How to understand std :: distance in C ++

The code looks like this:

int B[] = {3,5};
int C[] = {4,5};
cout << distance(B,C);




Can someone explain why this is?


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2 answers

The function distance(first, last)

tells you how many elements are between the iterator in first

and last

. Note that pointers are iterators, random access iterators to be specific. Thus, the distance between one pointer and another is the difference, as defined operator-


So your question boils down to "How much is ints

there between int

, which points to B

, and int

which points to C



dutifully subtracts pointers and tells you.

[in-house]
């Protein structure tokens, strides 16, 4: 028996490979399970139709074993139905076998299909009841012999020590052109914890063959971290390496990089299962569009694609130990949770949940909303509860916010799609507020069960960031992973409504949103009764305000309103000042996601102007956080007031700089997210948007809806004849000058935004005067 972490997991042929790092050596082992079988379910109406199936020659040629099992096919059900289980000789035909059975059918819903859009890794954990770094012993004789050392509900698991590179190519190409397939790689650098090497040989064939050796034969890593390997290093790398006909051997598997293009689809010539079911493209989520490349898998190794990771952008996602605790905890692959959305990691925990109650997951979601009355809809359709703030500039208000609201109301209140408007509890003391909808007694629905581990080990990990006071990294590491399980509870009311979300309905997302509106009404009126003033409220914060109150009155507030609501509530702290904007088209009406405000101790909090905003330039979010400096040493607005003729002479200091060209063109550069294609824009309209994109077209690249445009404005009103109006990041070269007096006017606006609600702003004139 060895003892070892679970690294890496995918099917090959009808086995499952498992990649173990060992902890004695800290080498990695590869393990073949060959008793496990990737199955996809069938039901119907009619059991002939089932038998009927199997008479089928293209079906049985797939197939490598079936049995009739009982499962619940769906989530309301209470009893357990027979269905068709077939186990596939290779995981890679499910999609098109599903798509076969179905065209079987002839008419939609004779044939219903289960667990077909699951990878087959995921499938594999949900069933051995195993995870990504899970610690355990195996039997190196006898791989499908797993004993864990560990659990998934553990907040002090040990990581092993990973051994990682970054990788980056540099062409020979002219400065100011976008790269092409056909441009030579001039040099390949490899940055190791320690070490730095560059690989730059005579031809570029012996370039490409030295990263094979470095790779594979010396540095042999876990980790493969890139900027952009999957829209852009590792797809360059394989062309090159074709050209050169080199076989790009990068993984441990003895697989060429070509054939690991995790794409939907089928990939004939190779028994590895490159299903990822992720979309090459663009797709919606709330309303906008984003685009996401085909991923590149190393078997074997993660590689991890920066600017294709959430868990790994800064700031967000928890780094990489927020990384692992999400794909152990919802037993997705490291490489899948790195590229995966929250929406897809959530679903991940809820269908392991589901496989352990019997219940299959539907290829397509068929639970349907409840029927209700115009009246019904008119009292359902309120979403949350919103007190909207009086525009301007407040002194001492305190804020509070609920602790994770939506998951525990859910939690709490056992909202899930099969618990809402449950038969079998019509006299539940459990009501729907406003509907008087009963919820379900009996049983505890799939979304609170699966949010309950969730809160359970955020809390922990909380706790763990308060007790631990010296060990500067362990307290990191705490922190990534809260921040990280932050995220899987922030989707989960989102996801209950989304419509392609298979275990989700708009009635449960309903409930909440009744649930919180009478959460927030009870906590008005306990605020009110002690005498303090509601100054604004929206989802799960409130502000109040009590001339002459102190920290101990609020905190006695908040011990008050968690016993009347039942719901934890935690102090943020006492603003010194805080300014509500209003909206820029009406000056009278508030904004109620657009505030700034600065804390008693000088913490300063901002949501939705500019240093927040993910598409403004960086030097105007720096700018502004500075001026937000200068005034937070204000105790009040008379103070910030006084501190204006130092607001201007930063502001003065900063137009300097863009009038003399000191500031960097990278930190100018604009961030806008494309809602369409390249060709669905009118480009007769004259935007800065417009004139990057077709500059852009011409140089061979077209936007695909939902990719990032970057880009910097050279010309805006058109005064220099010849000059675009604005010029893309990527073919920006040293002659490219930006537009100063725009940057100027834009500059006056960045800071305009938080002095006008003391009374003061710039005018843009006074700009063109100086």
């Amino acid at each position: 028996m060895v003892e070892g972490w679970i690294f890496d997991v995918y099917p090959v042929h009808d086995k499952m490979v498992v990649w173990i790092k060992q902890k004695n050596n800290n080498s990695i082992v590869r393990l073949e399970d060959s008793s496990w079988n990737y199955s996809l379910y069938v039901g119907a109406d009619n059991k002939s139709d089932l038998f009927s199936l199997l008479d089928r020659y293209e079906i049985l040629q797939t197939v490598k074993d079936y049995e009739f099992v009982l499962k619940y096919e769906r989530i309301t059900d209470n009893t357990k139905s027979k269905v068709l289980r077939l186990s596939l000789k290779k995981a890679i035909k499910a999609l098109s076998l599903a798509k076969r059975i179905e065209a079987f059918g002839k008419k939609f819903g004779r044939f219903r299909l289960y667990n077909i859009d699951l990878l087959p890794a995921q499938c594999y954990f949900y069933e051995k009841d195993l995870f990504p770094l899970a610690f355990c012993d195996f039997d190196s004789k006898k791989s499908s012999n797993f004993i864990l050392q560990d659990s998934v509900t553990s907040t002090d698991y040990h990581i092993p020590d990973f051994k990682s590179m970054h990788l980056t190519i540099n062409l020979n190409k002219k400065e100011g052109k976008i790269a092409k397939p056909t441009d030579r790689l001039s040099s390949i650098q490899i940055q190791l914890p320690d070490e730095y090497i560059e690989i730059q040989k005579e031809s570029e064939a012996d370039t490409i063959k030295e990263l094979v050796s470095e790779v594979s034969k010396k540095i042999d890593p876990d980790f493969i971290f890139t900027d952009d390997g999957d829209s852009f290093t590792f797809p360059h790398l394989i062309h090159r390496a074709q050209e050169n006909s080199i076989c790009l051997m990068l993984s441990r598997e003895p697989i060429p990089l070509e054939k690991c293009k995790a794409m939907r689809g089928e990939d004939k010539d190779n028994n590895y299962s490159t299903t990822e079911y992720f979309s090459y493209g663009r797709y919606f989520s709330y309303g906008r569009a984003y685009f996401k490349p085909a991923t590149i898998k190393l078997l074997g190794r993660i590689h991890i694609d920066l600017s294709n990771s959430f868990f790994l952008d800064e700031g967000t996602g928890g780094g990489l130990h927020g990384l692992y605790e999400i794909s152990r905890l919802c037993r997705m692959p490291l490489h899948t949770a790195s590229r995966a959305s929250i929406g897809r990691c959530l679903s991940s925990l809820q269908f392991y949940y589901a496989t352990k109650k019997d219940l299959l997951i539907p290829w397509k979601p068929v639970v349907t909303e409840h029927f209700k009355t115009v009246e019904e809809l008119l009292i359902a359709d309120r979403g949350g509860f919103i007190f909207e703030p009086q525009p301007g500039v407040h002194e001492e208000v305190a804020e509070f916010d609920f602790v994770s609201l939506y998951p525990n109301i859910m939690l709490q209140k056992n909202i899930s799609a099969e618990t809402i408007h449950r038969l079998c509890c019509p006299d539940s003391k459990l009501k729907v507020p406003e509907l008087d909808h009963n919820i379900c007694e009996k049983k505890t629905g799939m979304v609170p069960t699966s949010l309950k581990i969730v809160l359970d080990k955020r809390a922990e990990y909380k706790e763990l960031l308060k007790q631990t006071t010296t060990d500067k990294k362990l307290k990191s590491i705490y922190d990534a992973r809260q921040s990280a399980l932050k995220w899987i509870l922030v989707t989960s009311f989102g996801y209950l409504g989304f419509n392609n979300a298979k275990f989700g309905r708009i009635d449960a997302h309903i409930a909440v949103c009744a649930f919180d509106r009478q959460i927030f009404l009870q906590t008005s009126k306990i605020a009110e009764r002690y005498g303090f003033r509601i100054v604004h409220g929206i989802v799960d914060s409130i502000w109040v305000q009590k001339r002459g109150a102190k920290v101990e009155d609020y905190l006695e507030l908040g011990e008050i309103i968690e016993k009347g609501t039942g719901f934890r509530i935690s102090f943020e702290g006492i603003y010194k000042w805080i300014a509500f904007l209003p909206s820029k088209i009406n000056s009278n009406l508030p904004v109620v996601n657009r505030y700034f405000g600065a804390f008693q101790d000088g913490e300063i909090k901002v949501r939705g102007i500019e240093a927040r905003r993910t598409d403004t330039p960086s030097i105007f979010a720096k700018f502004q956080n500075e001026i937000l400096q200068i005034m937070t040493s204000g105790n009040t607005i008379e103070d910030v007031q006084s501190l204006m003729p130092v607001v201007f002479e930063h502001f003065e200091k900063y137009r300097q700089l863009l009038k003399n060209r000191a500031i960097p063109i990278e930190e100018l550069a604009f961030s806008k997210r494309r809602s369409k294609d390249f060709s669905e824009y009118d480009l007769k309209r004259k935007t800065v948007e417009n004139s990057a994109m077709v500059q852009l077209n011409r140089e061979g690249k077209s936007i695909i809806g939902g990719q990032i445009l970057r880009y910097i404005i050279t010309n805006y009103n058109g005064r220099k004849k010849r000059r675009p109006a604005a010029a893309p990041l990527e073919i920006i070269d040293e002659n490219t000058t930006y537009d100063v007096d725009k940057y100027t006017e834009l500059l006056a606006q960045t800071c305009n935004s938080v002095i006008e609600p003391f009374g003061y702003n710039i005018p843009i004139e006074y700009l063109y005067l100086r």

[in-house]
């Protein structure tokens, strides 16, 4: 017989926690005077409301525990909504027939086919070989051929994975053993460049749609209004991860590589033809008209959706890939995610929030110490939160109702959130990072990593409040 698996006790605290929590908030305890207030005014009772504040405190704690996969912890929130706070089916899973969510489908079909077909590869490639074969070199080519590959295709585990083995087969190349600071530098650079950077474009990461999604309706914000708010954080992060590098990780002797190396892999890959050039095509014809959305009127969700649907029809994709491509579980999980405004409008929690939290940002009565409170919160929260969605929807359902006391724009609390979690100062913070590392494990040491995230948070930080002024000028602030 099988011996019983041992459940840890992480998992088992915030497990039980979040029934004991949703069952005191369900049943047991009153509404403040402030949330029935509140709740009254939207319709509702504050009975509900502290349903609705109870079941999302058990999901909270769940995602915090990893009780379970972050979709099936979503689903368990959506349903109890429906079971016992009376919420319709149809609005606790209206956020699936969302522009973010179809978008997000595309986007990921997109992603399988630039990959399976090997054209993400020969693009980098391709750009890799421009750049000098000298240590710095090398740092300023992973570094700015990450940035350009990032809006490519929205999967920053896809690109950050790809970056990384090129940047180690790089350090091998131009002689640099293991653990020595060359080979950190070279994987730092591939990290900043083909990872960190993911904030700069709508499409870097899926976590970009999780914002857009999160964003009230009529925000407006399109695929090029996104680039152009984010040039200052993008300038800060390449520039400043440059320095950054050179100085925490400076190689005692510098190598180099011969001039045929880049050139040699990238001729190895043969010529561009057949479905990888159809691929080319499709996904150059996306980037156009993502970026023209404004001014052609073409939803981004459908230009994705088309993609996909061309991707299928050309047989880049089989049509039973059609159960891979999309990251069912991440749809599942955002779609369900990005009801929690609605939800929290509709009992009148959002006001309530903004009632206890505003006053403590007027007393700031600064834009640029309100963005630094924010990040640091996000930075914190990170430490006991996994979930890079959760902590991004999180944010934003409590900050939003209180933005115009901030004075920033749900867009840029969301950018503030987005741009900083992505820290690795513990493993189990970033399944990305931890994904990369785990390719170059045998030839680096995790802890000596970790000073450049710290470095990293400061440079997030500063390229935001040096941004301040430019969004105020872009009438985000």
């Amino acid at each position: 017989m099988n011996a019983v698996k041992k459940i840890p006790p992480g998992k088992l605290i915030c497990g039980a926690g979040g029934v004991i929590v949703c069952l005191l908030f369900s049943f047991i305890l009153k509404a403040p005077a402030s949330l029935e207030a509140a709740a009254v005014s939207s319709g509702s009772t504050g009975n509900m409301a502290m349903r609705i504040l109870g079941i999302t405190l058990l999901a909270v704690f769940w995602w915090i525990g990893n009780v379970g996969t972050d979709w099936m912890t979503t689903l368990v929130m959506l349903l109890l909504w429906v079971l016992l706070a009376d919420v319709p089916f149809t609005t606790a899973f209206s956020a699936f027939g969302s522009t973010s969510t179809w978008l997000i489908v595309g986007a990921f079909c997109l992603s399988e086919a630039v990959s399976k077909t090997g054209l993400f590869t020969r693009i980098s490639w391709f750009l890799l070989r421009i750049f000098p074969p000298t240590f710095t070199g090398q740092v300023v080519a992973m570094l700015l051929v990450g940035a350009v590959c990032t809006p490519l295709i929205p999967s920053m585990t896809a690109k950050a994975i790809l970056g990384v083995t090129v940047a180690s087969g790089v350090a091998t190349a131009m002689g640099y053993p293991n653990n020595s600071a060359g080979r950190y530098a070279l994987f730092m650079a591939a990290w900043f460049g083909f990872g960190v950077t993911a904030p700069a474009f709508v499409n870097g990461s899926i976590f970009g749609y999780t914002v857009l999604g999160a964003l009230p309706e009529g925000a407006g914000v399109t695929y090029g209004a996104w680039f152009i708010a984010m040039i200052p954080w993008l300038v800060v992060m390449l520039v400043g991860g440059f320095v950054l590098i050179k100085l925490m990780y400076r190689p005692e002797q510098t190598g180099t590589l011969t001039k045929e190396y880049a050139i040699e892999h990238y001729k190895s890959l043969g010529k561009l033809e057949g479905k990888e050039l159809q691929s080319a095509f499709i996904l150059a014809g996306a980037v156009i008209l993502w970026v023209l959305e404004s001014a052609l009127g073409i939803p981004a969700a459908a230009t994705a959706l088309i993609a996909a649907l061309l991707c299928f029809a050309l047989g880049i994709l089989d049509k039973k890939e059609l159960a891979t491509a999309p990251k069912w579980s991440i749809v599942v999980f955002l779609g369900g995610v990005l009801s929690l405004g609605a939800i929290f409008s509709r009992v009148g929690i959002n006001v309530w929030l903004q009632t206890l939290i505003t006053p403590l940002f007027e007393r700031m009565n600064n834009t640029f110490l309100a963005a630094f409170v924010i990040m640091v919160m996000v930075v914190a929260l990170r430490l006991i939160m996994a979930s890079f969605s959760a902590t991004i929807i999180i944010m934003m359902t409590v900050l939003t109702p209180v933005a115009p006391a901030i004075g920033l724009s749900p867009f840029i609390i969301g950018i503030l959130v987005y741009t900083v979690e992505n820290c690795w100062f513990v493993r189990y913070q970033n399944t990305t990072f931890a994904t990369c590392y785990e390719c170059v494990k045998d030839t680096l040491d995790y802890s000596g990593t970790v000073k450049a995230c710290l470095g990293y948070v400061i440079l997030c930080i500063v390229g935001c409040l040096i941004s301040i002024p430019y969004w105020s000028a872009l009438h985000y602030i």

The trick is what is distance

supposed to be applied to iterators from the same container. Your code doesn't live up to this promise. The compiler is free to place the arrays B

and C

wherever you like, so the result is that you see, does not make sense. Like many other things in C ++, you have to make sure you are using it distance

correctly. If you don't, you will end up with undefined behavior, where the language does not guarantee what will happen.



std::distance(__first, __last)

is intended to generalize pointer arithmetic, it returns a value n

such that __first + n = __last

. For your case, the arguments are pointers int*

, in terms of iteration they are random access iterators. the implementation just returns the value __last - __first

simple (int*)C - (int*)B




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